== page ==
The Ranger was drawn aback. When he did not answer, Bilbo continued. “Why was he chosen to bear the Ring? Who decided that he would be chased and hunted and hurt and wounded? He almost died. And now,” the old one struggled to contain himself and not disturb the sleeper, “now he will bear that evil thing across the face of Middle-earth, and destroy it?
“Is it my fault? Because I found the evil thing? Have I done this to him – and worse to come?” Bilbo’s face had gone grey, though high color rose in his wrinkled cheeks. Tears pressed against his eyes.
The Ranger had no answers for him. Slowly he knelt by the old hobbit and placed both hands on Bilbo’s shoulders, staring into his eyes across the sleeping body of his soul-son. “I cannot answer these questions, Bilbo. You know I can’t. I doubt if anyone could, even Gandalf or Elrond.”
The Ranger paused and pressed the thin shoulders. “You know, Gandalf told me that Frodo asked him that question, back when he first discovered that it was the One Ring which you had passed on to him. Gandalf told him something like … ‘it was not for any merit that others do not possess: not for power or wisdom, at any rate.’ I can add nothing more to that, other than to say that I have seen the mettle your nephew is made of, Bilbo, and those cousins of his and Sam – and you. It is indeed the hour of the Shirefolk.”
Bilbo raised a hand from Frodo’s thick curls and laid it atop one of the Ranger’s on his shoulder. “Thank you, my friend,” he said softly. Looking down into Frodo’s sleeping face, he added softly, “Let us hope it is enough.” He closed his eyes for a moment then scrubbed at them, and gently jostled the dark head in his lap. “Frodo. Frodo-lad, wake up.”
“It’s too early, Bilbo,” mumbled Frodo inarticulately, and tried to turn over. One knee came in painful contact with the wall behind the bench and he grunted. “Ow,” Frodo complained, dragging his eyes open. He stared at the wall for a moment, puzzled, then remembered where he was and pulled himself up into a sitting a position, still leaning on Bilbo sleepily.
“Hullo, Frodo,” said Aragorn, gravely.
“Hullo, Aragorn,” Frodo returned. He rubbed his stomach and glanced around them. “About teatime, isn’t it?”
‘Hobbits really are the most amazing creatures,’ the Ranger thought, as he followed them inside.
* * * * *
The Ranger would have been most surprised to learn that at that exact same moment, Elrond Halfelven was thinking the exact same thing. Encountering the young halflings on his way to his study, he had accepted their invitation to join them for tea. Now he sat with them in his kitchens (somewhat to the consternation of the cooks, who were unused to their lord sitting at one of the great tables and eating on wooden plates instead of in his study on the finest china), and watched and marveled as they ate and ate and ate and talked and talked and talked.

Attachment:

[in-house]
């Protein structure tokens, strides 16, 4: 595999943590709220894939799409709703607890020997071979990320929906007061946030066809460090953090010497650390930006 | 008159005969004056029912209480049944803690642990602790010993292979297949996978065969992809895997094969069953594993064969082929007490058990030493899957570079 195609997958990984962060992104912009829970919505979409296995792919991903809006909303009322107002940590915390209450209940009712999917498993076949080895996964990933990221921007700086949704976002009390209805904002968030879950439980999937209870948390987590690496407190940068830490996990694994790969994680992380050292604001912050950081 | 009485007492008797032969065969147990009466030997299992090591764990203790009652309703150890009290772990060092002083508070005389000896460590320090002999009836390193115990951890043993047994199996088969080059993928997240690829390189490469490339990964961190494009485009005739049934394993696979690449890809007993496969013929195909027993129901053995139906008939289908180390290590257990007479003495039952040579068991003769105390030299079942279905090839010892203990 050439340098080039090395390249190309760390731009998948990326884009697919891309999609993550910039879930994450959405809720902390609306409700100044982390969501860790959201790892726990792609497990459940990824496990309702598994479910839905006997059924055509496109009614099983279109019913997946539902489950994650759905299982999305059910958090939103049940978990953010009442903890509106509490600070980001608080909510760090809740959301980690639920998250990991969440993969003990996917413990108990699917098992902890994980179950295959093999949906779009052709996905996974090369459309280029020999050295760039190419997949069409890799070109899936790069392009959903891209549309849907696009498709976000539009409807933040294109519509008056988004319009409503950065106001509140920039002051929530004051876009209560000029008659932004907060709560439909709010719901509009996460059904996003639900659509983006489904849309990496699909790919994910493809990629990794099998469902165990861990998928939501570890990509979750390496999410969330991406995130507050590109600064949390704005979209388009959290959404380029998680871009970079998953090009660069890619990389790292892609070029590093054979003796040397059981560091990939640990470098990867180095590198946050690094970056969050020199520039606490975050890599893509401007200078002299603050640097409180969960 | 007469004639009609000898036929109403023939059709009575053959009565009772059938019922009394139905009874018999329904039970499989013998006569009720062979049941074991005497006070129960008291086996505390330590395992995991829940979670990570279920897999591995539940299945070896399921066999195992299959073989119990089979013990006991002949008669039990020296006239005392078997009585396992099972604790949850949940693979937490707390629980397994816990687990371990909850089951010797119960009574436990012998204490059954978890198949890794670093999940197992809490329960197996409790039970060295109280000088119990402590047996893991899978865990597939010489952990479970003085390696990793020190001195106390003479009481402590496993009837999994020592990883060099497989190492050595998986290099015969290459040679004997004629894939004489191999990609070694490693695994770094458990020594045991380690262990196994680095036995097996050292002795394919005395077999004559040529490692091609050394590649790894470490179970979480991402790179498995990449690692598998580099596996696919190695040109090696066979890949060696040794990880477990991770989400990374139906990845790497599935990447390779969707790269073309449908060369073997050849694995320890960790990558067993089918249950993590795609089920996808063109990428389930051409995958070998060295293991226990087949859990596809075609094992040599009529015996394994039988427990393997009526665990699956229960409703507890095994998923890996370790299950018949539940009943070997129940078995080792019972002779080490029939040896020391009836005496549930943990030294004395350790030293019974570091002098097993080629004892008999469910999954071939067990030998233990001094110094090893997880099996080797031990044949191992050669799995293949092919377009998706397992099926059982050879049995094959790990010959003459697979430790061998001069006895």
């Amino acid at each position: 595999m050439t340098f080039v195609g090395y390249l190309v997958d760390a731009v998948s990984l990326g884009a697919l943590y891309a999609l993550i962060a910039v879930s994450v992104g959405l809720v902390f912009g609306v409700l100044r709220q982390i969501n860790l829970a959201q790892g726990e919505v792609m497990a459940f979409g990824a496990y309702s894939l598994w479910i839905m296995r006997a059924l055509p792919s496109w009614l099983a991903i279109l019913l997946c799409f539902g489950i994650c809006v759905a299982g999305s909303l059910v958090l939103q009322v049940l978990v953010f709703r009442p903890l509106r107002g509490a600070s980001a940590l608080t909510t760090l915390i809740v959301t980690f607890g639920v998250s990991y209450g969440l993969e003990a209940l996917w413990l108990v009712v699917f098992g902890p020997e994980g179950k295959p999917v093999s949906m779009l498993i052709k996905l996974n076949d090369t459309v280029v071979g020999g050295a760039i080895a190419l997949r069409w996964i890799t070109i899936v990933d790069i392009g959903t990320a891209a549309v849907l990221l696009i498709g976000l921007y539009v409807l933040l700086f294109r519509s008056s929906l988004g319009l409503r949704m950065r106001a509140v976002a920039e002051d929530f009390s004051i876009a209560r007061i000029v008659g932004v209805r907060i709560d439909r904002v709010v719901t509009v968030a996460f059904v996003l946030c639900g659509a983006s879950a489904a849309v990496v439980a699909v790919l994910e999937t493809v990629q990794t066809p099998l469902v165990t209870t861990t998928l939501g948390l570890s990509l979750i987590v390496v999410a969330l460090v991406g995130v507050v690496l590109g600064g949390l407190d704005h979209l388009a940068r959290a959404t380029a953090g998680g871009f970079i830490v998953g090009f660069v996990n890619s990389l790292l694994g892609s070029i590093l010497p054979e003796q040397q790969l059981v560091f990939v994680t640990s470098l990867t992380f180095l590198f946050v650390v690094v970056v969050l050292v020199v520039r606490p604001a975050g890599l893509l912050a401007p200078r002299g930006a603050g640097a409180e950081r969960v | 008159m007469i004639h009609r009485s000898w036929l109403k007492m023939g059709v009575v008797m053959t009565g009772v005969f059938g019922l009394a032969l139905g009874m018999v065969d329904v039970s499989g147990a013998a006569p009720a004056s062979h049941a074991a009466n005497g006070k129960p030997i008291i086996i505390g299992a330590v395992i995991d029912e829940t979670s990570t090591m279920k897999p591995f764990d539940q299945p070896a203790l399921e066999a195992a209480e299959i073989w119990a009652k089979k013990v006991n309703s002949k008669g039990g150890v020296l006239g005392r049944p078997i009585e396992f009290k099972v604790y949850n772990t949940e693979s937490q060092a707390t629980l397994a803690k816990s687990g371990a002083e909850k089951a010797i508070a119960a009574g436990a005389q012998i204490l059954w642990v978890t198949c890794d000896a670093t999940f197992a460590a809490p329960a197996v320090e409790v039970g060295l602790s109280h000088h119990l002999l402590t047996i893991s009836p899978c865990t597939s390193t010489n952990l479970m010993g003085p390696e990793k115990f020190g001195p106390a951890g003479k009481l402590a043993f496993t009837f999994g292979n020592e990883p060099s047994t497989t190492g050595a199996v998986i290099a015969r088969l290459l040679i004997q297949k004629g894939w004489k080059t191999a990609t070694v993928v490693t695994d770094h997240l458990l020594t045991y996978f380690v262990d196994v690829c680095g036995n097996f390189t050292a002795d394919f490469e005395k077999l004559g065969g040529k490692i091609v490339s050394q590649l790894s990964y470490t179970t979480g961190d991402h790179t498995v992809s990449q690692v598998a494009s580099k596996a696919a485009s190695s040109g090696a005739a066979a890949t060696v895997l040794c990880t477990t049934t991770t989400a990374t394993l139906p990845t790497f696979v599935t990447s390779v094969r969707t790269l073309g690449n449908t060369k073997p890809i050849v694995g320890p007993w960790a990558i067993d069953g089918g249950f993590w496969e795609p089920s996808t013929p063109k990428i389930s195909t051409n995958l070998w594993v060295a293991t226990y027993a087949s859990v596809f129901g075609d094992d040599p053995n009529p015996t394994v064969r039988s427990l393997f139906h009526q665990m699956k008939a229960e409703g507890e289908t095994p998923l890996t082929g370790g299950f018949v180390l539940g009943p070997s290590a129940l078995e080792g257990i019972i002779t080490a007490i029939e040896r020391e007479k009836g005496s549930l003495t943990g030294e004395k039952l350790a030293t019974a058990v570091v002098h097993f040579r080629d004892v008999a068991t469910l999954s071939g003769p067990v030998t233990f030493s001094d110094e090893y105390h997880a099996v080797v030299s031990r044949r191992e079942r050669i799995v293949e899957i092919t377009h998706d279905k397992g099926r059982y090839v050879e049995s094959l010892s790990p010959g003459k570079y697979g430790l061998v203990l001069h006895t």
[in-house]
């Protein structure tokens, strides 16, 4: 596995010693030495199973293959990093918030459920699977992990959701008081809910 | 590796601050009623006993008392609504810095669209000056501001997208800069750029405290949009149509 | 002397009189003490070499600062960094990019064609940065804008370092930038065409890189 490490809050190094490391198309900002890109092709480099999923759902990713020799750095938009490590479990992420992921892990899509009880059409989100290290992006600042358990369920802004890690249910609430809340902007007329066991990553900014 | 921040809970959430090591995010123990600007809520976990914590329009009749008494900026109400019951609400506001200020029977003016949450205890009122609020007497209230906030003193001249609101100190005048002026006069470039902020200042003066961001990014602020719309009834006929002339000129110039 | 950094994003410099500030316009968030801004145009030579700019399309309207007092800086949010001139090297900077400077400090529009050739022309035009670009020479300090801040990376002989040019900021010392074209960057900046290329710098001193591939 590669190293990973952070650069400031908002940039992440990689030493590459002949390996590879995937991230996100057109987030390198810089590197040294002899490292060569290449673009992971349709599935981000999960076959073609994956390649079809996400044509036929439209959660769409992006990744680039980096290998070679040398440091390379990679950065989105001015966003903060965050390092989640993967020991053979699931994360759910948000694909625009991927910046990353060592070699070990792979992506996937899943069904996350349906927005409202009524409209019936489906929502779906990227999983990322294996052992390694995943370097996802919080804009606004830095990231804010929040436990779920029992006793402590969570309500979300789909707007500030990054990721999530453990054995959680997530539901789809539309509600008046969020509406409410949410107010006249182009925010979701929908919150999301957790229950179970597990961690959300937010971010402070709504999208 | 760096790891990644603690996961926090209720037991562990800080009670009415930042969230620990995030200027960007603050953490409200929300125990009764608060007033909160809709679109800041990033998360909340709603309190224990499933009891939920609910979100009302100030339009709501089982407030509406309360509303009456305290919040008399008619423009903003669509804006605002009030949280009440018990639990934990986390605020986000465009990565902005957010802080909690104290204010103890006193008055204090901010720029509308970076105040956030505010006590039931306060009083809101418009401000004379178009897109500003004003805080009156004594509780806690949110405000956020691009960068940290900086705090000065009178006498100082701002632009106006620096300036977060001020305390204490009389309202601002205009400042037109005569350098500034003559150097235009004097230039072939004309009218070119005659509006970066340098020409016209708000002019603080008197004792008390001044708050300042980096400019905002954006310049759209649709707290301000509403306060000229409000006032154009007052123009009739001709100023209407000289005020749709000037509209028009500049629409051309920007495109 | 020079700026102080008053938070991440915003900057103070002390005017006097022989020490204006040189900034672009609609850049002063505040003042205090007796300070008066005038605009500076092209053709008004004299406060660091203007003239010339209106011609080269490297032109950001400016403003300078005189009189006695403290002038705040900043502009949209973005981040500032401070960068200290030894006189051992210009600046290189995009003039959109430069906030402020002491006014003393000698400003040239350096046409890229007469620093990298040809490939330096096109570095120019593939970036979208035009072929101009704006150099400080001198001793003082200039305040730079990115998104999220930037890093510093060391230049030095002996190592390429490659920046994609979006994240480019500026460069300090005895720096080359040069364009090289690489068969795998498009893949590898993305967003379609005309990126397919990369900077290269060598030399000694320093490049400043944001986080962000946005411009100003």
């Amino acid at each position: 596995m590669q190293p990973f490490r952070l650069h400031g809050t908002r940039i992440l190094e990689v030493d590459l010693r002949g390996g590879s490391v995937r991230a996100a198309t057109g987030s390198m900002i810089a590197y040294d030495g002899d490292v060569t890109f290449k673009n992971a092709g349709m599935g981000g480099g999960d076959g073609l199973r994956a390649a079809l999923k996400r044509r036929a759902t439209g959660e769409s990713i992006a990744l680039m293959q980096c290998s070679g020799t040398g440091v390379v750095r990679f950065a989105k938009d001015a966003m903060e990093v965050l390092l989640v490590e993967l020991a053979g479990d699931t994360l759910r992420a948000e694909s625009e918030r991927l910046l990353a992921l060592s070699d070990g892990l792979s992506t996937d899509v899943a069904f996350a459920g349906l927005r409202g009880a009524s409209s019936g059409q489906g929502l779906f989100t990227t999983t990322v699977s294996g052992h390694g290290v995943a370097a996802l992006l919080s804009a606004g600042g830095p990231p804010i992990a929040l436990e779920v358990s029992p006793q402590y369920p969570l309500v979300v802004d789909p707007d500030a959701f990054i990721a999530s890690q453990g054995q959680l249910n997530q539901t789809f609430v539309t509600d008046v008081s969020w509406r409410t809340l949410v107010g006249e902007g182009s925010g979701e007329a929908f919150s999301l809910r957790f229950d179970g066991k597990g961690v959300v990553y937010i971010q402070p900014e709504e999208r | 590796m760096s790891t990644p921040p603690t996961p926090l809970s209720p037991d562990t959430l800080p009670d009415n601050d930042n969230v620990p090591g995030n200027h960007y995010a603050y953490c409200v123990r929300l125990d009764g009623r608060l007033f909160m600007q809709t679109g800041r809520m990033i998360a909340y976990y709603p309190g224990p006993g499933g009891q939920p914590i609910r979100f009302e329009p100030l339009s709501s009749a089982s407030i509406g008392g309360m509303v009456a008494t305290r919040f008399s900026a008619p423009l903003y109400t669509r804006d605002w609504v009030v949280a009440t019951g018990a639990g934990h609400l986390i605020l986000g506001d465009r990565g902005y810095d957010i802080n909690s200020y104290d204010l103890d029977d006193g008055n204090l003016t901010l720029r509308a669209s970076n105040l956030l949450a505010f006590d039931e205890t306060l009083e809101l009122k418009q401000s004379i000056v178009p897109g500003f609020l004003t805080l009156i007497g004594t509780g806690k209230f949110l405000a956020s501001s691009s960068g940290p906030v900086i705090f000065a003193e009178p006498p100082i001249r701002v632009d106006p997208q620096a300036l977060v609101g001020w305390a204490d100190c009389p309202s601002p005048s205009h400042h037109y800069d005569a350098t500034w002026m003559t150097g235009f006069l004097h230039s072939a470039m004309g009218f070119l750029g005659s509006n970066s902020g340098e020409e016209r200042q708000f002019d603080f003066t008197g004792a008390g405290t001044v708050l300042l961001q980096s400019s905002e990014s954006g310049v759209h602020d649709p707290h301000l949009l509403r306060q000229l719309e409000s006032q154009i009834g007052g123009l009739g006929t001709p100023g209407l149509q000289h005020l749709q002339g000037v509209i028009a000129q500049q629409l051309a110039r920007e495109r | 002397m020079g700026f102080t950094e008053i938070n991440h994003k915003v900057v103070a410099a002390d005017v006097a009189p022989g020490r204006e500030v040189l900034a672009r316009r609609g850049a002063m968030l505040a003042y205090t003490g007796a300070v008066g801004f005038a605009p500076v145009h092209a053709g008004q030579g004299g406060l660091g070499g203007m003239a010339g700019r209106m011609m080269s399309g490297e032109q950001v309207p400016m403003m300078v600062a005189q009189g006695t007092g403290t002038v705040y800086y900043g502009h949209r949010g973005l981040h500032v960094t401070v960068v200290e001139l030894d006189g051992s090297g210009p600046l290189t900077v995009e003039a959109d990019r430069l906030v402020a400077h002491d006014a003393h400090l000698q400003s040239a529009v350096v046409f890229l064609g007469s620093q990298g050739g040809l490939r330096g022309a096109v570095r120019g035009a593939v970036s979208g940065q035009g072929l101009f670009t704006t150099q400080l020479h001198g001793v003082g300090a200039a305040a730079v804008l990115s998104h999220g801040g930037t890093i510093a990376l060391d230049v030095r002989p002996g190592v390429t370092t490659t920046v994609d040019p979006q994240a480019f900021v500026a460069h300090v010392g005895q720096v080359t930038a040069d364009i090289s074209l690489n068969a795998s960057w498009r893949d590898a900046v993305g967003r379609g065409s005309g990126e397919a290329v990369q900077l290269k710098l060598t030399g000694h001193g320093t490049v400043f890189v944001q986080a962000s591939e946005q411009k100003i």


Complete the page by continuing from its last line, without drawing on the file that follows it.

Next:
Pippin, Merry and Samwise moved about him in what seemed to be an astonishing whirl of activity, rarely sitting still for more than a few moments at a time. Sam kept trying to serve them and was either ignored or circumvented by the other two. The two cousins sat for a instant swinging their short legs off the bench, then popped up and down, fetching that, refilling this, helping themselves to “just a bite more” of whatever. He did not know whether their seemingly-perpetual movement resulted from their youth or their species. Fascinated, he watched – and listened. Instead of the thoughtful pauses of Elves, they chattered, argued, interrupted each other, contradicted each other and cheerfully insulted each other. In all of his thousands of years, Elrond had never experienced such behavior in houseguests before.
After recovering from their initial awe of him, these three treated him almost as if he was a very large hobbit. Even his most forbidding gaze, known to make mighty Elves quail, did not intimidate Meriadoc. Pippin still would edge behind his cousin when that ageless gaze turned on him, but the sight of that curly head peering at him from around Merry would invariably soften the Elf-lord. Samwise he respected as well as liked; the little gardener’s loyalty and good hobbit-sense was a wonder to the Master of Rivendell. Separately, these small folk were a marvel to the Elf-lord; together, Elrond found them a little overwhelming.
The Ring-bearer, Elrond reflected, was actually the one he knew the least. Frodo had been unconscious those first four days, as the Elf-lord had struggled to save his life. Then he had been weak and ill, passing in and out of awareness for several days. Only recently had Frodo been strong enough to even rise from his bed. Now the problem seemed to be keeping him in it long enough to complete his recovery…
The Elf-lord gradually became aware of something lacking in his long life recently – silence. Looking up from his ruminations, he found he was being regarded by three sets of anxious eyes.
“My lord?” Merry repeated.
“Forgive me, Master Meriadoc. I was lost in my thoughts,” answered Elrond.
“I just wanted to know when you thought Frodo would be able to take his walk around the garden. I know that last turn set him back a bit. Do you think he’ll be fit in a day or two?”
“Concerned about The Wager, Meriadoc?” The Elf-lord smiled to remove any sting from his words. Merry returned the smile, not at all abashed. Sitting on the other side of Pippin, Sam looked like he wanted to say something and was visibly restraining himself. “I have,” Elrond continued, “asked Estel to have tea with Frodo and Bilbo. I will hear his opinion on our invalid’s recovery and then form my own.”
Merry nodded, his blue eyes sparkling. “Fair enough, my lord. We await your decision.” Pippin and Sam exchanged a glance, then stared at their spotlessly glistening plates.
* TBC *
This is a work of fan fiction, written because the author has an abiding love for the works of J R R Tolkien. The characters, settings, places, and languages used in this work are the property of the Tolkien Estate, Tolkien Enterprises, and possibly New Line Cinema, except for certain original characters who belong to the author of the said work. The author will not receive any money or other remuneration for presenting the work on this archive site. The work is the intellectual property of the author, is available solely for the enjoyment of Henneth Annûn Story Archive readers, and may not be copied or redistributed by any means without the explicit written consent of the author.